The Aereo Case Is Argued Before the U.S. Supreme Court: The Problem Is the Cloud, and How to Make Sure It’s Always Fair Weather

Apr 22, 2014  •  Post A Comment

Oral arguments for ABC vs. Aereo have now been argued before the United States Supreme Court.

You can find a full transcript of the oral arguments made today, April 22, 2014, if you click here. The entire 55-page transcript is full of a very lively argument on both sides and we urge anyone interested in this fascinating case to take the time to read the entire transcript.

There appear to be two major issues that the Supreme Court justices were interested in talking about. One concerned whether or not what Aereo does is just a scheme to avoid U.S. copyright law.

The other major issue was twofold: How can one differentiate this case from the Second Circuit’s decision several years ago that allows Cablevision to basically use a headend as a VCR? And what implications does the Aereo case have on storage on the “cloud,” which is basically many computers connected on the Internet.

Some highlights from the transcript of the oral arguments in the Aereo case:

PAUL CLEMENT [a lawyer for the broadcasters]: … [N]ot all cloud computing is created equal, and there are some cloud computing services that use cloud computing technology to get new content to people that don't have it, and they get licenses. And there is other cloud computing that just has locker services and they don't think they need a license, and so I'm not saying that you have to bless what the market has done, but I think it's a profound indication.

JUSTICE KAGAN: But what if, Mr. Clement, it's not so simple as a company that just allows you yourself to put something up there? What if how about there are lots of companies where many, many thousands or millions of people put things up there, and then they share them, and the company in some ways aggregates and sorts all that content. Does that count?

CLEMENT: That, Justice Kagan, is precisely why I'm asking you not to decide the cloud computing question once and for all today, because not all cloud computing is created equal. The details of it might matter. If I can take my valet parking service one more time. If a valet parking service starts renting [cars] out and sort of has a little Zipcar service on the side and says, hey, while we have your car, if somebody else needs a car, we're going to rent it out to them, I think that's different from the pure valet parking service.

Here's another exhange from today's oral arguments:

DEPUTY SOLICITOR GENERAL MALCOLM STEWART [also a lawyer for the broadcasters]: If you look, for instance, at the extremes of a person putting a rooftop antenna at his own home, everybody agrees that the rooftop antenna manufacturer is not performing at all and the individual is engaged in a solely private performance.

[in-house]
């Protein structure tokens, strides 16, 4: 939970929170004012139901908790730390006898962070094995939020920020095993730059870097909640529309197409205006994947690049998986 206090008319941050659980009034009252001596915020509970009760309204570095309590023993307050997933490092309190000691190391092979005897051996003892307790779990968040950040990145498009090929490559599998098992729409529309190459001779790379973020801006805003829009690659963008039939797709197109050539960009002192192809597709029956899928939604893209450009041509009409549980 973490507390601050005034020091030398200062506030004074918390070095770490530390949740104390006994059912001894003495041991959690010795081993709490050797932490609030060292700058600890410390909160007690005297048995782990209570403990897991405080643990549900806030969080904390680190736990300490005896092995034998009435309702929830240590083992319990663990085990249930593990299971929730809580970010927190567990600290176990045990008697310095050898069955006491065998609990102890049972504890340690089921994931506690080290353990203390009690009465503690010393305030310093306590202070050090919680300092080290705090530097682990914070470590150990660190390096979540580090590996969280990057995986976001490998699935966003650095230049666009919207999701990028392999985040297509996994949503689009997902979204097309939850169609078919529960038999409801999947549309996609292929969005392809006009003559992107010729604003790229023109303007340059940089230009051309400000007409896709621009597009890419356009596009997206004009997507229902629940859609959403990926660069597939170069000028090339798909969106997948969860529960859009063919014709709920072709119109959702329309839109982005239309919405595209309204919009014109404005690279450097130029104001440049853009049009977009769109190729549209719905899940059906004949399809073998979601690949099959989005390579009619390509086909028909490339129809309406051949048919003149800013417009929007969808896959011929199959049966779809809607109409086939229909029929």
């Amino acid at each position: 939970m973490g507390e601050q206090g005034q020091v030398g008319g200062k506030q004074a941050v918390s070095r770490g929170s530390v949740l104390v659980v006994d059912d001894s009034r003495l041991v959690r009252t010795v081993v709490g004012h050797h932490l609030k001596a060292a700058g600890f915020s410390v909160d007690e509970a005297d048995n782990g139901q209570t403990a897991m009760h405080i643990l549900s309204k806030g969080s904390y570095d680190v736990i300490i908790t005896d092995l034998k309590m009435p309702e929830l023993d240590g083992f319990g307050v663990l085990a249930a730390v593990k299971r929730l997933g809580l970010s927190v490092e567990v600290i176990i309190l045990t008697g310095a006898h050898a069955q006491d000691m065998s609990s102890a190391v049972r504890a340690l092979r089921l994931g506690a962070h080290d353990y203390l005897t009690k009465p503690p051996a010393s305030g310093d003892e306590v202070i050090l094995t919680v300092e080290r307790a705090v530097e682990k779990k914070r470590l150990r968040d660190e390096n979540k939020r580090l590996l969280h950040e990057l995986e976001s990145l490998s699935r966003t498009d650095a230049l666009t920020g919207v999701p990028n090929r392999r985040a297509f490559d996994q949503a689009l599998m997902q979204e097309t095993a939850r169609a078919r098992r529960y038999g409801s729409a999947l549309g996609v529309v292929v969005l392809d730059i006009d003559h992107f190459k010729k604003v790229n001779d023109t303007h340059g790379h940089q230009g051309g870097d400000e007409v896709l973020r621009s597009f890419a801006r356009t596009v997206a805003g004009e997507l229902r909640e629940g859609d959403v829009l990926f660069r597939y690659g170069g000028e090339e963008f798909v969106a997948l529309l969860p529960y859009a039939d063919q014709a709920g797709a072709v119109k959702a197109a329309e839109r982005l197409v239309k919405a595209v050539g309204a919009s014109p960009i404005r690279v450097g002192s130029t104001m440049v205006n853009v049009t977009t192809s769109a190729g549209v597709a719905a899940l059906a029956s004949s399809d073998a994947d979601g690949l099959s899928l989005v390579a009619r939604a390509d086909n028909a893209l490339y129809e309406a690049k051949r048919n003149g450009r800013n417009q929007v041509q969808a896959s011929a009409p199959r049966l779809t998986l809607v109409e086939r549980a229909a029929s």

The other extreme is the cable company, one big antenna, makes transmissions to a lot of people; Congress clearly intended to define that as a [public] performance. Somewhere in there you could come up with lots of hypotheticals that look more or less like one of the other extremes, they are somewhere in the middle.

It's an authentically hard call as to where to draw the line. So I don't have a good answer for you.

JUSTICE BREYER: How do we get out of the example? I mean, how do we get out, what words do I write to get out of this, throwing into this clause a music store that distributes via Federal Express, a  device, or the U.S. Postal Service or even someone over the counter, distributes to 10,000 people a copy of a record which they then will take and play it? They have, to the same degree, transmitted something that will electronically make a performance of the music. So are they when they sell the record violating the display clause?

STEWART: No, they're not.

JUSTICE BREYER: Because? Because?

STEWART: Because the definition of 'to transmit' goes on: 'To transmit a performance or display is to communicate it by any device or process whereby images or sounds are received beyond the place from which they are sent.'

JUSTICE BREYER: Of course they are. The sounds are received beyond the place. It requires the person to take the record, put it on a machine, and then play it.

STEWART: Well, there is a separate exclusive right.

JUSTICE BREYER: Of course there is. And that separate exclusive right has such things as first sale doctrine is attached. But if they also flow here, if they, if this covers them, which is why NMPA wrote the paragraph that was quoted, if this covers it, there is no first sale doctrine, and that has a lot of consequences. I think so. Anyway, if you don't know and you haven't got something right there and you haven't thought about it, you're not going to think about it in two minutes, nor will I.